Redding - Population Hub & Shasta County Seat
Redding is the largest city in far northern California and the largest city north of Sacramento, just slightly edging out Chico to the south east. With about 90,000 people in the city itself and over 100,000 in the whole immediate region, it has a far amount of services and is a major commercial and transit hub.
It is located on I-5 between Sacramento and Portland and is also on the Sacramento River. It's in Shasta County, home to Lake Shasta and Shasta Dam (although not Mount Shasta, which is in Siskiyou County). Other highways going to the centres of other counties, including Alturas and Weaverville, connect to I-5 here.
The region includes substantial regions of wilderness, rugged mountains, lush forest, and outdoor activities in addition to substantial agriculture.
"County Seat and History"
Redding is the seat of Shasta County and started as a tiny settlement along the Sacramento River on the Siskiyou Trail from the Columbia River down to the delta of the San Joaquin and Sacramento Rivers. It became Redding in the 1870s when it grew as a railroad-transit hub with the arrival of railroads. It stayed rather small, though, until the construction of nearby Shasta Dam, which greatly expanded the population in the 1930s and 1940s. The logging industry then boomed after WWII with massive construction demand and the city grew more rapidly. However, the industry then declined in the 1970s on and ever since the region has had very high unemployment for the state and a fairly depressed economy, with the related troubles that normally arise from the combination of population boom and suburban housing sprawl followed by economic decline.
"Largely Characterless and Uninteresting"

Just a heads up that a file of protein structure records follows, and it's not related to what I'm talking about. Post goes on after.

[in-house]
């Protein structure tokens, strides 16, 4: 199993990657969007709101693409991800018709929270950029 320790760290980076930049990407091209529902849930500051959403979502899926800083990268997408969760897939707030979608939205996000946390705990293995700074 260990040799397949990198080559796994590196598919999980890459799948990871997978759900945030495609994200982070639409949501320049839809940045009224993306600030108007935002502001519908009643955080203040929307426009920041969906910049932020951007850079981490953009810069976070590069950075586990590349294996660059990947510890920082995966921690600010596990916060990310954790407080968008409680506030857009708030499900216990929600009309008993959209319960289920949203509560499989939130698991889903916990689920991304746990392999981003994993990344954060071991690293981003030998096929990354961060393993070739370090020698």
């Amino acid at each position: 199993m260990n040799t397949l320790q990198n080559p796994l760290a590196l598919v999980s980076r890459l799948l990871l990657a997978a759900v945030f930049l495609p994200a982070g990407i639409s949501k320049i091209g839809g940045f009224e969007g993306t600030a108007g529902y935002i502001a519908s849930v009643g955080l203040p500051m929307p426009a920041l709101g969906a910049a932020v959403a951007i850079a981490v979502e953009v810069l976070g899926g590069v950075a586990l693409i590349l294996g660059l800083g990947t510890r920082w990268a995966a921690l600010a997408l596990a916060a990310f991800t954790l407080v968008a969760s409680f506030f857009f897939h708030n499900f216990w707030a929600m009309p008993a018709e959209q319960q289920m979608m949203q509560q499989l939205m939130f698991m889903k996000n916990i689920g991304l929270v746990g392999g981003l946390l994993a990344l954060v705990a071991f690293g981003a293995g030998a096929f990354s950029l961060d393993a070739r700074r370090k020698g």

Despite its size and the volume of services offered, Redding actually has little in the way of anything to make it an actual destination in its own right, or even a very enticing place to stop. It is mostly characterised by typical, characterless, homogenous suburban sprawl with chain stores, shopping centres, blight, and cookie-cutter housing.
The rather small old part of town that existed before the post -WWII boom is largely dwarfed by the surrounding sprawl and unfortunately much of the downtown was torn up or razed in urban-renewal, etc. The result is that there are few old buildings downtown, and they are mostly individual, isolated structures separated by empty lots, car lots, strip-mall places, etc. A large, rather ugly and dead shopping mall was stuck in the middle of it, too, tearing up the frabic as well as buildings. Making matters worse, the mall not only resulted in irreparable damage to the downtown fabric but is itself fairly neglected and dead.
The result is that downtown is for the most part both unattractive and very dead. It is devoid of pedestrians and there are few businesses of interest and even fewer places to eat, especially for the large size of the town.
However, not all is bad, as there are some nice buildings left over here and there and there are some good places to eat. One simply must really make a good effort to look. In addition, it is a small treasure-trove of 1950s-1960s architecture, especially so-called "googie" motel and sign architecture, which filled up downtown in that growth era and which has not been torn down or remodelled as happened in many other areas, mostly after 1990. This is adds a little more charm and interest of its own, especially with the recent loss of so much of this style.